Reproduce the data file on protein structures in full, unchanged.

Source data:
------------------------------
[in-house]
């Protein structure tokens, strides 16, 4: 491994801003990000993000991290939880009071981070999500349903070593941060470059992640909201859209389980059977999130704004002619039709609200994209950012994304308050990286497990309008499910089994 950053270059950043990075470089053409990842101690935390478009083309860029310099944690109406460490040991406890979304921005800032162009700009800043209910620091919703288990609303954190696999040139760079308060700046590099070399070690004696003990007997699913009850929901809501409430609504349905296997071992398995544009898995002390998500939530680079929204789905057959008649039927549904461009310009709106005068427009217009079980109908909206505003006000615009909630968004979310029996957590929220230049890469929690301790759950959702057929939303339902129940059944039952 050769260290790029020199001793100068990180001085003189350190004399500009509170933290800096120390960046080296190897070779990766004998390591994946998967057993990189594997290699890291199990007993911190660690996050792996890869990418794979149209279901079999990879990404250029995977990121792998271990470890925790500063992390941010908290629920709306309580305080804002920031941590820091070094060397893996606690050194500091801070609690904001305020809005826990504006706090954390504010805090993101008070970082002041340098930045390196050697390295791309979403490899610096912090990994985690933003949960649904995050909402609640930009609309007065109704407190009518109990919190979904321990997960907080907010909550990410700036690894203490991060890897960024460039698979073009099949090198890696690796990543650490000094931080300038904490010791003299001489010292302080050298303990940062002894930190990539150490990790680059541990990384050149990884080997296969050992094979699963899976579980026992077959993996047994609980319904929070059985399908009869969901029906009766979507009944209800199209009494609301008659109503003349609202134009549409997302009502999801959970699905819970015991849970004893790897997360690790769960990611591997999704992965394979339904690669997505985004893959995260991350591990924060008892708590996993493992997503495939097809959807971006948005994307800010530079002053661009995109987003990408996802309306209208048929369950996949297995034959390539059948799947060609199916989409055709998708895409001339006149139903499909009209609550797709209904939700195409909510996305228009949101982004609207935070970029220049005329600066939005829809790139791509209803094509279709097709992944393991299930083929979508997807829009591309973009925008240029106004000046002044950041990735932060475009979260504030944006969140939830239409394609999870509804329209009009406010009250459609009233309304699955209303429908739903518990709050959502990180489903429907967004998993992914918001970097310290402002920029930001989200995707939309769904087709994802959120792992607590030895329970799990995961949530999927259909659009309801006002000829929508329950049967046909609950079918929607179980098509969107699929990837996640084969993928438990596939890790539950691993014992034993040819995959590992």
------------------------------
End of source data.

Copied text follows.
[in-house]
């Protein structure tokens, strides 16, 4: 491994801003990000993000991290939880009071981070999500349903070593941060470059992640909201859209389980059977999130704004002619039709609200994209950012994304308050990286497990309008499910089994 950053270059950043990075470089053409990842101690935390478009083309860029310099944690109406460490040991406890979304921005800032162009700009800043209910620091919703288990609303954190696999040139760079308060700046590099070399070690004696003990007997699913009850929901809501409430609504349905296997071992398995544009898995002390998500939530680079929204789905057959008649039927549904461009310009709106005068427009217009079980109908909206505003006000615009909630968004979310029996957590929220230049890469929690301790759950959702057929939303339902129940059944039952 050769260290790029020199001793100068990180001085003189350190004399500009509170933290800096120390960046080296190897070779990766004998390591994946998967057993990189594997290699890291199990007993911190660690996050792996890869990418794979149209279901079999990879990404250029995977990121792998271990470890925790500063992390941010908290629920709306309580305080804002920031941590820091070094060397893996606690050194500091801070609690904001305020809005826990504006706090954390504010805090993101008070970082002041340098930045390196050697390295791309979403490899610096912090990994985690933003949960649904995050909402609640930009609309007065109704407190009518109990919190979904321990997960907080907010909550990410700036690894203490991060890897960024460039698979073009099949090198890696690796990543650490000094931080300038904490010791003299001489010292302080050298303990940062002894930190990539150490990790680059541990990384050149990884080997296969050992094979699963899976579980026992077959993996047994609980319904929070059985399908009869969901029906009766979507009944209800199209009494609301008659109503003349609202134009549409997302009502999801959970699905819970015991849970004893790897997360690790769960990611591997999704992965394979339904690669997505985004893959995260991350591990924060008892708590996993493992997503495939097809959807971006948005994307800010530079002053661009995109987003990408996802309306209208048929369950996949297995034959390539059948799947060609199916989409055709998708895409001339006149139903499909009209609550797709209904939700195409909510996305228009949101982004609207935070970029220049005329600066939005829809790139791509209803094509279709097709992944393991299930083929979508997807829009591309973009925008240029106004000046002044950041990735932060475009979260504030944006969140939830239409394609999870509804329209009009406010009250459609009233309304699955209303429908739903518990709050959502990180489903429907967004998993992914918001970097310290402002920029930001989200995707939309769904087709994802959120792992607590030895329970799990995961949530999927259909659009309801006002000829929508329950049967046909609950079918929607179980098509969107699929990837996640084969993928438990596939890790539950691993014992034993040819995959590992």